New SEIU President Stepping up the Game

SEIUNew Orleans The Service Employees International Union (SEIU)’s Executive Board met and officially ratified the election of Mary Kay Henry as its new – and first woman – president which had been obvious after four of the seven executive vice-presidents and most of the large locals had swung to her with the announcement of Andy Stern’s resignation. People should not expect any radical change from Henry at least in the first couple of months as she consolidates her power in the office.

In fact for the labor community the messages have been clear even though the smoke signals may end up differently once Henry has her hands more firmly gripping the wheel.

  • No plans to reunite with AFL-CIO and take SEIU out of Change to Win.

C2W seems to have a fork in it at this point. My bet is within the next 3 to 6 months, this is an area more likely to see a significant shift than any other.

  • Reconciliation with HERE-UNITE.

This might happen even faster, but the problem continues to be not the fact that SEIU wants piece, but that Bruce Raynor and John Wilhelm have to be willing to split the baby or to reunite within SEIU. My bet is that both of them are still asking for too much money to make the deal, and that it will take more time for them to stop high-low bargaining and get realistic.

  • There is no hope to end the Bay Area fight over the Sal Rosselli split.

Certainly this isn’t a surprise. Henry has been battle worn on this for 20 years and she has her own scars. Rosselli told me in Detroit at Labor Notes, that he did not expect that Mary Kay would have a different position on their situation. My bet is that the only hope for progress is some movement as the big Kaiser units come up for election. Several years ago SEIU lost the San Francisco building services market when a failed takeover and leadership replacement strategy blew up on them. Henry would not be happy making a deal with Rosselli, but shattering the Kaiser unit would be a huge defeat, so eventually more practical and organizational interests will have to prevail here.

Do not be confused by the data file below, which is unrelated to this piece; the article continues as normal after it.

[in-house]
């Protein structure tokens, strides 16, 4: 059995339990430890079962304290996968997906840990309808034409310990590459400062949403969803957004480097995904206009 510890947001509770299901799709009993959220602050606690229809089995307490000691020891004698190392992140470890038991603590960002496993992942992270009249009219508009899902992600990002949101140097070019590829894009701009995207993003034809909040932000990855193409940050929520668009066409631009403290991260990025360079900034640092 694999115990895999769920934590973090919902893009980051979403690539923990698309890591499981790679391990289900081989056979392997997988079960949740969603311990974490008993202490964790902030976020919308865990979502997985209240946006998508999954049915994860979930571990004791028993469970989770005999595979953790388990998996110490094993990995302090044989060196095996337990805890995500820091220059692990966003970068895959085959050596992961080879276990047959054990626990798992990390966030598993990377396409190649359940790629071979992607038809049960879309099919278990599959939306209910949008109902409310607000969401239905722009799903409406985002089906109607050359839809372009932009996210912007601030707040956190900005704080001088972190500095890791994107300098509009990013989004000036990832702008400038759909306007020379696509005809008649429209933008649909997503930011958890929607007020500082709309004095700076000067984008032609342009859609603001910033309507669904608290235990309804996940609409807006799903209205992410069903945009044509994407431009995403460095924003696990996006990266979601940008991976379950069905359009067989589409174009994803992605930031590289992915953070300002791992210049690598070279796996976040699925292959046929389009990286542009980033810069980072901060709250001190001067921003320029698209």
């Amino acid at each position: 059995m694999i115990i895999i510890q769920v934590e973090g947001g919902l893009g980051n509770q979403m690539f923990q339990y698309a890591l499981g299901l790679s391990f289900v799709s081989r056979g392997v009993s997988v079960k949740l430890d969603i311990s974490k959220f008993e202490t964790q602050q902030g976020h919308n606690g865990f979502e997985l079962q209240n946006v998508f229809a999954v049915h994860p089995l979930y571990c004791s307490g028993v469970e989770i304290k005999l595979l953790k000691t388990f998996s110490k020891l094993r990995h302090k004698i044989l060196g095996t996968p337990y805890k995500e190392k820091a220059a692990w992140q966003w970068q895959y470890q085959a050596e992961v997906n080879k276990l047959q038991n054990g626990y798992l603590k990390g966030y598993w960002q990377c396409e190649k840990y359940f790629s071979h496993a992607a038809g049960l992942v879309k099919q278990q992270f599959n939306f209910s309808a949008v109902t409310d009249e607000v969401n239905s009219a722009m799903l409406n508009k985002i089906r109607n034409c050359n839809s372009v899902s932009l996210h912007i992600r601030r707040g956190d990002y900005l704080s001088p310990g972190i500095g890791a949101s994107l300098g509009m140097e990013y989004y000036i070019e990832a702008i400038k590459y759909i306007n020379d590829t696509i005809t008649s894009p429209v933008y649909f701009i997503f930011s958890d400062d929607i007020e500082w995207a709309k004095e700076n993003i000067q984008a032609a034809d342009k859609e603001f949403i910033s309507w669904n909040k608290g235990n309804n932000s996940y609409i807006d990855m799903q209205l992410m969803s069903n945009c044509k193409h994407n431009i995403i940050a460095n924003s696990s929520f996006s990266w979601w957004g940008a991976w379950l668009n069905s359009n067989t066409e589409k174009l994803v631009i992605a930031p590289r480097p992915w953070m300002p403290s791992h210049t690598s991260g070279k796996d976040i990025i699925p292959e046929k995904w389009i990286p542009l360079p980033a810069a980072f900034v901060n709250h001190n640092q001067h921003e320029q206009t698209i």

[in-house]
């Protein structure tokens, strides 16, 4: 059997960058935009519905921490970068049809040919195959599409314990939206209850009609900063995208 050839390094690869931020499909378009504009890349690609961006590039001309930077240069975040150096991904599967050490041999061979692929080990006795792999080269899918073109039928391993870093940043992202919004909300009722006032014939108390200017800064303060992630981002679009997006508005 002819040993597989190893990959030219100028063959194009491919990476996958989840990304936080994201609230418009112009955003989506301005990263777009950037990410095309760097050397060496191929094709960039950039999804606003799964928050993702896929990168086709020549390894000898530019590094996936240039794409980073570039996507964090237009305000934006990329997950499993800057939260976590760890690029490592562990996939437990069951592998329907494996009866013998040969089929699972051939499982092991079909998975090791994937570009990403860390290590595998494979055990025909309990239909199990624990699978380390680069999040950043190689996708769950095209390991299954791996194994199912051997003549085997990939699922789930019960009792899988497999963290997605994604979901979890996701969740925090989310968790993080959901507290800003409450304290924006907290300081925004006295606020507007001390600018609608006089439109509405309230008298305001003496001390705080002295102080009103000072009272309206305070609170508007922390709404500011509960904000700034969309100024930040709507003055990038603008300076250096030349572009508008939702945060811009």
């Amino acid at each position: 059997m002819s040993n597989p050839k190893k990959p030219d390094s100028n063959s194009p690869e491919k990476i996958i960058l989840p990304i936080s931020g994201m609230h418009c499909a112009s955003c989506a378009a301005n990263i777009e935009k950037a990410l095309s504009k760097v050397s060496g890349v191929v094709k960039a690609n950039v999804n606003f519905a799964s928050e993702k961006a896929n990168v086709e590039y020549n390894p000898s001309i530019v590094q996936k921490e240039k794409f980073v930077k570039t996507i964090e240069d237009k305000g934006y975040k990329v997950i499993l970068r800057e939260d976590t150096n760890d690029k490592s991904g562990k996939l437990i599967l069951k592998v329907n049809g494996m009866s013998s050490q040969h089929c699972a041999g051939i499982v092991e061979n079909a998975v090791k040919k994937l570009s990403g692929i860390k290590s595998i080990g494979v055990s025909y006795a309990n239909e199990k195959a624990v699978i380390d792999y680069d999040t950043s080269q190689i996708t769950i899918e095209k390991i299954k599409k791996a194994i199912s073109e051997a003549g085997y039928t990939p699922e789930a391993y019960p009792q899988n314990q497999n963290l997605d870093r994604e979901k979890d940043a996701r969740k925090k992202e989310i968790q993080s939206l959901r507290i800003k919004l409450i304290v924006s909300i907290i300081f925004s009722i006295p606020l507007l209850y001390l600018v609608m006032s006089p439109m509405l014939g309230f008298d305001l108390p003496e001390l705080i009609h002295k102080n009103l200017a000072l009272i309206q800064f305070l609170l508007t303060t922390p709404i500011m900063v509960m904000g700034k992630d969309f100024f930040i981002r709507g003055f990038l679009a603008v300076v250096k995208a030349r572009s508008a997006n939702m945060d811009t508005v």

Henry also announced that she is willing to set a goal for grown at 4 million, almost a doubling of the existing size of the union, and got authorization from the board to boost the political commitment from $10 million to $14 million. These are big numbers and hard lines drawn in the sand for the union.

The most interesting thing about the political announcement is that Henry is also signaling as the new President that the DC political establishment is going to be part of her personal portfolio. Much of this area has been in Anna Burger’s file as Secretary-Treasurer in recent years, and this could be an early indication that Anna will also be leaving in coming months to allow Mary Kay to consolidate her position with the appointment of a new Secretary-Treasurer to fill out the term as well.

My bet is that by the October meeting of the International Board, this will be one of a number of changes that will mark the new regime. People get ready.

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